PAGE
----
This past week was Mental Health Awareness Week and thanks in part to my experiences since becoming a mother, the effort to destigmatise mental illness is something that speaks to my heart. To this day I do not know whether the natural disaster that ripped through my brain following the birth of The Eldest was Post-Natal Depression or an anxiety disorder, but I do know this. That shit fucked.me.up.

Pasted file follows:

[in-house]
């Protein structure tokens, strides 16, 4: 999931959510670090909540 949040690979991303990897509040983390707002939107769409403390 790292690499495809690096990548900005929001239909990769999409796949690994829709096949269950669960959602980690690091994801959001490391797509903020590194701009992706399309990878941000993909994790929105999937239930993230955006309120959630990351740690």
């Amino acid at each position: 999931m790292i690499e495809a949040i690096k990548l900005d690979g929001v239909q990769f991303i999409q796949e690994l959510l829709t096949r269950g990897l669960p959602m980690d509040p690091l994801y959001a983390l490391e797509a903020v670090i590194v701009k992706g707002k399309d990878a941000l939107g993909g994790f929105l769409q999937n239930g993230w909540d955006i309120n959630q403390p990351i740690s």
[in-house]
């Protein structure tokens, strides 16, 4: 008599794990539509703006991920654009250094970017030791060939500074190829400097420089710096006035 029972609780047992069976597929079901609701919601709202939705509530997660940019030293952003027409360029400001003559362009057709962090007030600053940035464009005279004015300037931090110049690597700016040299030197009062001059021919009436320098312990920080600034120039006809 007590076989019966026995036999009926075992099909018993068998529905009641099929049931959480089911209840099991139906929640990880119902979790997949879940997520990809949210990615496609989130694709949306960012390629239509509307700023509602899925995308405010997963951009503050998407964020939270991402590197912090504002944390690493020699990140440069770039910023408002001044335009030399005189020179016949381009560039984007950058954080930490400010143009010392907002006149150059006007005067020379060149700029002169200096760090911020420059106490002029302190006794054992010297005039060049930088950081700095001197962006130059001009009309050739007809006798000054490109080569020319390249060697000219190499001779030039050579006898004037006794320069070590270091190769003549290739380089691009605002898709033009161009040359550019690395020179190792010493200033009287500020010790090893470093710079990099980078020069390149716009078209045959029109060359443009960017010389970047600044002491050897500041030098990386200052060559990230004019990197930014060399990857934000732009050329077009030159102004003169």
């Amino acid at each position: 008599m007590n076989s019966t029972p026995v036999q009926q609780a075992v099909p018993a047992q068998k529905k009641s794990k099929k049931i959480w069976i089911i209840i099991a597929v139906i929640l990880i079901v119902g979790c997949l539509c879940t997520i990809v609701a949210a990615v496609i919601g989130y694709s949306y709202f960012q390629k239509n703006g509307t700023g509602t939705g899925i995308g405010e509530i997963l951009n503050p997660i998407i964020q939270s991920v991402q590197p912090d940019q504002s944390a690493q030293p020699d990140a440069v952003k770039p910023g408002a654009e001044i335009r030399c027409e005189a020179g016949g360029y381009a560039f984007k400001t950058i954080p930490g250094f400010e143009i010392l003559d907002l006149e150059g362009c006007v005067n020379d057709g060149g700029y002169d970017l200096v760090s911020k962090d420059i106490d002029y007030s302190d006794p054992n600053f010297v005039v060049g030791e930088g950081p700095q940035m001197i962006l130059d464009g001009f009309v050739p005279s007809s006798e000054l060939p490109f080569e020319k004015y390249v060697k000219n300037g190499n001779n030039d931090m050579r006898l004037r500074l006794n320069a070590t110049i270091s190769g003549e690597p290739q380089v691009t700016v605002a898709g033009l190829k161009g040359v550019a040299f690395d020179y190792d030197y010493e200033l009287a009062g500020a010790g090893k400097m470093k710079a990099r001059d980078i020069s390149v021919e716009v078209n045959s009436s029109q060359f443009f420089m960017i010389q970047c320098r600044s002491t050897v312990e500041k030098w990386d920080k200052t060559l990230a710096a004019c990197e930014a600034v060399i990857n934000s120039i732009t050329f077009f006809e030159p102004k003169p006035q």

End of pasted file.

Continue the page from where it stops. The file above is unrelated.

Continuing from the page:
I was traumatised by her birth which took 23 hours in total. Three hours of unsuccessful pushing, a spinal block, an episiotomy (plus a third-degree tear. Do I get bonus points for that?) and some enthusiastic yanking with a sizeable pair of salad tongs passed, before our pointy-headed-sodding-back-to-back-beautiful-little girl was born. Thank goodness the doctors were right when they said that her pointy-head would return to normal as otherwise that would be something else that I would bear on my conscience. Because that was the thing – I bore my failure to push our daughter out of my fanny all by myself, heavily on my conscience. I felt like I had failed, I was weak, inadequate, unfit to be a mother, and that by having to have a “assisted” birth, I was somehow not qualified to be considered “woman”. My experiences left my fanny feeling like it had been hit with a NutriBullet for months afterwards, and rendered my mental health even messier.